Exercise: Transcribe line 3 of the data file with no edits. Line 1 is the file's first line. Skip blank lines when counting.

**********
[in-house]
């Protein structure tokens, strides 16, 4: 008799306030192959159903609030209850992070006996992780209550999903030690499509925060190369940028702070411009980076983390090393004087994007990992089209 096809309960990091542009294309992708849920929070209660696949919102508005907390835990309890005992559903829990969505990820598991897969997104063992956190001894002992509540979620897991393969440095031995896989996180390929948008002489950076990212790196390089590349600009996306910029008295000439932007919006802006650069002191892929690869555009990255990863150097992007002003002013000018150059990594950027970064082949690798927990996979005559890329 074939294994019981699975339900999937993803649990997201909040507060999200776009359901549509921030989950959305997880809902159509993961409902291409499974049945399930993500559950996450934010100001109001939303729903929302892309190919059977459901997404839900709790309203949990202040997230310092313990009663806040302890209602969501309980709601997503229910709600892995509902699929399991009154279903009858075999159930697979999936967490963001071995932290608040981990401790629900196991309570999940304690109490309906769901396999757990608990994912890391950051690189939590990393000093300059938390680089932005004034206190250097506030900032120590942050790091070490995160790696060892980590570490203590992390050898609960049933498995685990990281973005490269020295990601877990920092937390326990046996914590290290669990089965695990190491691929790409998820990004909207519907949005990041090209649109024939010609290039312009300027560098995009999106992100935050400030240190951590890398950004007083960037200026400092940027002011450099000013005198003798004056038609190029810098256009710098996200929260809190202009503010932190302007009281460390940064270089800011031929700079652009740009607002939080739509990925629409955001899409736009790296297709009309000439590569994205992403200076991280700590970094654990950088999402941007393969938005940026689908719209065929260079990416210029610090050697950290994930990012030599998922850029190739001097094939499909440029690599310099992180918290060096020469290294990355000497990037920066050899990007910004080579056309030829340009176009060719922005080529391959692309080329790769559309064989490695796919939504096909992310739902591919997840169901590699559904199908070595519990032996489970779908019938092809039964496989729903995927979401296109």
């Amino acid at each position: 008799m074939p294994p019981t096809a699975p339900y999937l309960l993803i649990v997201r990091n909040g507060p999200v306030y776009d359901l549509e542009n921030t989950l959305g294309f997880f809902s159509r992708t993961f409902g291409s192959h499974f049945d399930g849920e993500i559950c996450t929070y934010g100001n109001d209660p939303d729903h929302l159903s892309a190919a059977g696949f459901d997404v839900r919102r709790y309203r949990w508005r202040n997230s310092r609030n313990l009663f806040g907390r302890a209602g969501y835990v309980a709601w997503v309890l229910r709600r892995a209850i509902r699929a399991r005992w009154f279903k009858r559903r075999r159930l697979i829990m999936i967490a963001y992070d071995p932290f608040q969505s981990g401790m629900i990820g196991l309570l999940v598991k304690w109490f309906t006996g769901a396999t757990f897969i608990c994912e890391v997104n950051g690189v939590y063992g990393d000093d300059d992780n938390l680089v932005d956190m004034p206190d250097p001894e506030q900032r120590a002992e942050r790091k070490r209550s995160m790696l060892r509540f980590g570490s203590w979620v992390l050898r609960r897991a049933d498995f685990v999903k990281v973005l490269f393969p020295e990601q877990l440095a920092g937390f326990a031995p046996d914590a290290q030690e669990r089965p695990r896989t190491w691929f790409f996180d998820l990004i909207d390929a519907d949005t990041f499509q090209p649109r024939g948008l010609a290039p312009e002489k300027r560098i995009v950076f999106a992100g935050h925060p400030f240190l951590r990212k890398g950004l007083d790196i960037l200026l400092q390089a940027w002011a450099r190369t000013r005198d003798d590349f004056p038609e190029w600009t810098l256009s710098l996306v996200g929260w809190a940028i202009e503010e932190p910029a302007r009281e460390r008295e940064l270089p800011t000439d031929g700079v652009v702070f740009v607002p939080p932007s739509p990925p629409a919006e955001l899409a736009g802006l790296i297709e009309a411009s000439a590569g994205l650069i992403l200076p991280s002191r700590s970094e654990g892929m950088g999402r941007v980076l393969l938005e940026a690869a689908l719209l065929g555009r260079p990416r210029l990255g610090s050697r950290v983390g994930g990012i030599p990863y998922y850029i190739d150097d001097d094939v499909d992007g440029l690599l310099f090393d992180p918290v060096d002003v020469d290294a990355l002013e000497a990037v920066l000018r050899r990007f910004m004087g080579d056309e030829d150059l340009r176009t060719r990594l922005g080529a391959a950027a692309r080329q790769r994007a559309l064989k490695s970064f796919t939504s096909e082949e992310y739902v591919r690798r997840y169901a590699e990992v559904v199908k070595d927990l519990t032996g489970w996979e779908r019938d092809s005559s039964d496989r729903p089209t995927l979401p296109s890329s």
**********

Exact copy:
């Amino acid at each position: 008799m074939p294994p019981t096809a699975p339900y999937l309960l993803i649990v997201r990091n909040g507060p999200v306030y776009d359901l549509e542009n921030t989950l959305g294309f997880f809902s159509r992708t993961f409902g291409s192959h499974f049945d399930g849920e993500i559950c996450t929070y934010g100001n109001d209660p939303d729903h929302l159903s892309a190919a059977g696949f459901d997404v839900r919102r709790y309203r949990w508005r202040n997230s310092r609030n313990l009663f806040g907390r302890a209602g969501y835990v309980a709601w997503v309890l229910r709600r892995a209850i509902r699929a399991r005992w009154f279903k009858r559903r075999r159930l697979i829990m999936i967490a963001y992070d071995p932290f608040q969505s981990g401790m629900i990820g196991l309570l999940v598991k304690w109490f309906t006996g769901a396999t757990f897969i608990c994912e890391v997104n950051g690189v939590y063992g990393d000093d300059d992780n938390l680089v932005d956190m004034p206190d250097p001894e506030q900032r120590a002992e942050r790091k070490r209550s995160m790696l060892r509540f980590g570490s203590w979620v992390l050898r609960r897991a049933d498995f685990v999903k990281v973005l490269f393969p020295e990601q877990l440095a920092g937390f326990a031995p046996d914590a290290q030690e669990r089965p695990r896989t190491w691929f790409f996180d998820l990004i909207d390929a519907d949005t990041f499509q090209p649109r024939g948008l010609a290039p312009e002489k300027r560098i995009v950076f999106a992100g935050h925060p400030f240190l951590r990212k890398g950004l007083d790196i960037l200026l400092q390089a940027w002011a450099r190369t000013r005198d003798d590349f004056p038609e190029w600009t810098l256009s710098l996306v996200g929260w809190a940028i202009e503010e932190p910029a302007r009281e460390r008295e940064l270089p800011t000439d031929g700079v652009v702070f740009v607002p939080p932007s739509p990925p629409a919006e955001l899409a736009g802006l790296i297709e009309a411009s000439a590569g994205l650069i992403l200076p991280s002191r700590s970094e654990g892929m950088g999402r941007v980076l393969l938005e940026a690869a689908l719209l065929g555009r260079p990416r210029l990255g610090s050697r950290v983390g994930g990012i030599p990863y998922y850029i190739d150097d001097d094939v499909d992007g440029l690599l310099f090393d992180p918290v060096d002003v020469d290294a990355l002013e000497a990037v920066l000018r050899r990007f910004m004087g080579d056309e030829d150059l340009r176009t060719r990594l922005g080529a391959a950027a692309r080329q790769r994007a559309l064989k490695s970064f796919t939504s096909e082949e992310y739902v591919r690798r997840y169901a590699e990992v559904v199908k070595d927990l519990t032996g489970w996979e779908r019938d092809s005559s039964d496989r729903p089209t995927l979401p296109s890329s």